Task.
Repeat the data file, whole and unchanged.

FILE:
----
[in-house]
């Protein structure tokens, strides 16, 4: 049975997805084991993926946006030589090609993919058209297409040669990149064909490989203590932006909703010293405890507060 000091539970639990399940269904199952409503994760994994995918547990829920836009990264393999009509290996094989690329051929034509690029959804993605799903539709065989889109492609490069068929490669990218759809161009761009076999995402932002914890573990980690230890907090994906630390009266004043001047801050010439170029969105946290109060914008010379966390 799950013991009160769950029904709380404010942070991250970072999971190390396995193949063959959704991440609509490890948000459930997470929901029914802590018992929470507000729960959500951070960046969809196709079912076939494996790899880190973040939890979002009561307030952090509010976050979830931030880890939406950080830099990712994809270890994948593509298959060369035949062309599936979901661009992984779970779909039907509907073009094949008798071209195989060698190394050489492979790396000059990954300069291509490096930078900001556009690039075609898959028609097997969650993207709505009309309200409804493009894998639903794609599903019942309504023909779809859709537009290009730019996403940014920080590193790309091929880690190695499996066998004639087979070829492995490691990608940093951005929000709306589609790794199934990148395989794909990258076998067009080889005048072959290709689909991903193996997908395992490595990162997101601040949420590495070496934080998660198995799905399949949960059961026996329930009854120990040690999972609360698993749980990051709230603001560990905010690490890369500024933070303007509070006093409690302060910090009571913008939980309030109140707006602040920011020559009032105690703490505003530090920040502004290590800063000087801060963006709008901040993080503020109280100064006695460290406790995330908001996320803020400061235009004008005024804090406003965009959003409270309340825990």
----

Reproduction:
[in-house]
């Protein structure tokens, strides 16, 4: 049975997805084991993926946006030589090609993919058209297409040669990149064909490989203590932006909703010293405890507060 000091539970639990399940269904199952409503994760994994995918547990829920836009990264393999009509290996094989690329051929034509690029959804993605799903539709065989889109492609490069068929490669990218759809161009761009076999995402932002914890573990980690230890907090994906630390009266004043001047801050010439170029969105946290109060914008010379966390 799950013991009160769950029904709380404010942070991250970072999971190390396995193949063959959704991440609509490890948000459930997470929901029914802590018992929470507000729960959500951070960046969809196709079912076939494996790899880190973040939890979002009561307030952090509010976050979830931030880890939406950080830099990712994809270890994948593509298959060369035949062309599936979901661009992984779970779909039907509907073009094949008798071209195989060698190394050489492979790396000059990954300069291509490096930078900001556009690039075609898959028609097997969650993207709505009309309200409804493009894998639903794609599903019942309504023909779809859709537009290009730019996403940014920080590193790309091929880690190695499996066998004639087979070829492995490691990608940093951005929000709306589609790794199934990148395989794909990258076998067009080889005048072959290709689909991903193996997908395992490595990162997101601040949420590495070496934080998660198995799905399949949960059961026996329930009854120990040690999972609360698993749980990051709230603001560990905010690490890369500024933070303007509070006093409690302060910090009571913008939980309030109140707006602040920011020559009032105690703490505003530090920040502004290590800063000087801060963006709008901040993080503020109280100064006695460290406790995330908001996320803020400061235009004008005024804090406003965009959003409270309340825990």